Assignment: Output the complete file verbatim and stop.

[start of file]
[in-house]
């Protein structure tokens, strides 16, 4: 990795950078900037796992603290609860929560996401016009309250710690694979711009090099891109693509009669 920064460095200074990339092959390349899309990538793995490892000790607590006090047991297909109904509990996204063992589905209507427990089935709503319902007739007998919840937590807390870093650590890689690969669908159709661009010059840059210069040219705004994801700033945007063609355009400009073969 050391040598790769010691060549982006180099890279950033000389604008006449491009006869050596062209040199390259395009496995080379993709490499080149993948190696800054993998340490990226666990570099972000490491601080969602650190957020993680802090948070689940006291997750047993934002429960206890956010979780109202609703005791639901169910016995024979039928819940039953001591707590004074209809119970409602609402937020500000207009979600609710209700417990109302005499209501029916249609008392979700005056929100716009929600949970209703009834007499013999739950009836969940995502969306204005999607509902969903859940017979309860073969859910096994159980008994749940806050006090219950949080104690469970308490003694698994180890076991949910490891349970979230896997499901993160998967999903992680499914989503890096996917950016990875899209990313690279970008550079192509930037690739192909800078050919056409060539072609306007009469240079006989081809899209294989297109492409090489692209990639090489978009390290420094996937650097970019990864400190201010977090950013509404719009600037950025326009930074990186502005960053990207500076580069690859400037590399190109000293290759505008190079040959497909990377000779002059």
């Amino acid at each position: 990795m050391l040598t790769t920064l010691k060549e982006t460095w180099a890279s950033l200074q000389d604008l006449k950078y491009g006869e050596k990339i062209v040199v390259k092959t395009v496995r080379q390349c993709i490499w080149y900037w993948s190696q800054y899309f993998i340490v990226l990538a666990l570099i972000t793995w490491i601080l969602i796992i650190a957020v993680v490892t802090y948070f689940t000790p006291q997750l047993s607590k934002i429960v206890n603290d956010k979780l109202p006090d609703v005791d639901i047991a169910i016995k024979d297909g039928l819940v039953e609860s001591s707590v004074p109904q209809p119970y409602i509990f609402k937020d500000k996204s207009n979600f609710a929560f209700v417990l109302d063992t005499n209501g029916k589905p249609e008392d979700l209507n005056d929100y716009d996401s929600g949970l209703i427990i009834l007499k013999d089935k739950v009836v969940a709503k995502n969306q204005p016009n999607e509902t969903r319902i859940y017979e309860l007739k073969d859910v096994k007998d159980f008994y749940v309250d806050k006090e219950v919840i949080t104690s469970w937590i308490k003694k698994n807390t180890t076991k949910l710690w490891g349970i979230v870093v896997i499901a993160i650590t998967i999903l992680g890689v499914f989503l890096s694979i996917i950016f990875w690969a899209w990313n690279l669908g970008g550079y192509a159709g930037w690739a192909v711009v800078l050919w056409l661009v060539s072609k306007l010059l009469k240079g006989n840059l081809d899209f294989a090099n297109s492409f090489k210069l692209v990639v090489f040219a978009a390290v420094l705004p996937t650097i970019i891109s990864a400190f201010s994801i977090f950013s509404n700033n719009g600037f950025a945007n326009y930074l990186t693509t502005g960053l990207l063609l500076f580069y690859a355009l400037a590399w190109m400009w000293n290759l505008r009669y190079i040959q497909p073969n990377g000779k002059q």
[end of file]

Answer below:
[in-house]
């Protein structure tokens, strides 16, 4: 990795950078900037796992603290609860929560996401016009309250710690694979711009090099891109693509009669 920064460095200074990339092959390349899309990538793995490892000790607590006090047991297909109904509990996204063992589905209507427990089935709503319902007739007998919840937590807390870093650590890689690969669908159709661009010059840059210069040219705004994801700033945007063609355009400009073969 050391040598790769010691060549982006180099890279950033000389604008006449491009006869050596062209040199390259395009496995080379993709490499080149993948190696800054993998340490990226666990570099972000490491601080969602650190957020993680802090948070689940006291997750047993934002429960206890956010979780109202609703005791639901169910016995024979039928819940039953001591707590004074209809119970409602609402937020500000207009979600609710209700417990109302005499209501029916249609008392979700005056929100716009929600949970209703009834007499013999739950009836969940995502969306204005999607509902969903859940017979309860073969859910096994159980008994749940806050006090219950949080104690469970308490003694698994180890076991949910490891349970979230896997499901993160998967999903992680499914989503890096996917950016990875899209990313690279970008550079192509930037690739192909800078050919056409060539072609306007009469240079006989081809899209294989297109492409090489692209990639090489978009390290420094996937650097970019990864400190201010977090950013509404719009600037950025326009930074990186502005960053990207500076580069690859400037590399190109000293290759505008190079040959497909990377000779002059």
């Amino acid at each position: 990795m050391l040598t790769t920064l010691k060549e982006t460095w180099a890279s950033l200074q000389d604008l006449k950078y491009g006869e050596k990339i062209v040199v390259k092959t395009v496995r080379q390349c993709i490499w080149y900037w993948s190696q800054y899309f993998i340490v990226l990538a666990l570099i972000t793995w490491i601080l969602i796992i650190a957020v993680v490892t802090y948070f689940t000790p006291q997750l047993s607590k934002i429960v206890n603290d956010k979780l109202p006090d609703v005791d639901i047991a169910i016995k024979d297909g039928l819940v039953e609860s001591s707590v004074p109904q209809p119970y409602i509990f609402k937020d500000k996204s207009n979600f609710a929560f209700v417990l109302d063992t005499n209501g029916k589905p249609e008392d979700l209507n005056d929100y716009d996401s929600g949970l209703i427990i009834l007499k013999d089935k739950v009836v969940a709503k995502n969306q204005p016009n999607e509902t969903r319902i859940y017979e309860l007739k073969d859910v096994k007998d159980f008994y749940v309250d806050k006090e219950v919840i949080t104690s469970w937590i308490k003694k698994n807390t180890t076991k949910l710690w490891g349970i979230v870093v896997i499901a993160i650590t998967i999903l992680g890689v499914f989503l890096s694979i996917i950016f990875w690969a899209w990313n690279l669908g970008g550079y192509a159709g930037w690739a192909v711009v800078l050919w056409l661009v060539s072609k306007l010059l009469k240079g006989n840059l081809d899209f294989a090099n297109s492409f090489k210069l692209v990639v090489f040219a978009a390290v420094l705004p996937t650097i970019i891109s990864a400190f201010s994801i977090f950013s509404n700033n719009g600037f950025a945007n326009y930074l990186t693509t502005g960053l990207l063609l500076f580069y690859a355009l400037a590399w190109m400009w000293n290759l505008r009669y190079i040959q497909p073969n990377g000779k002059q």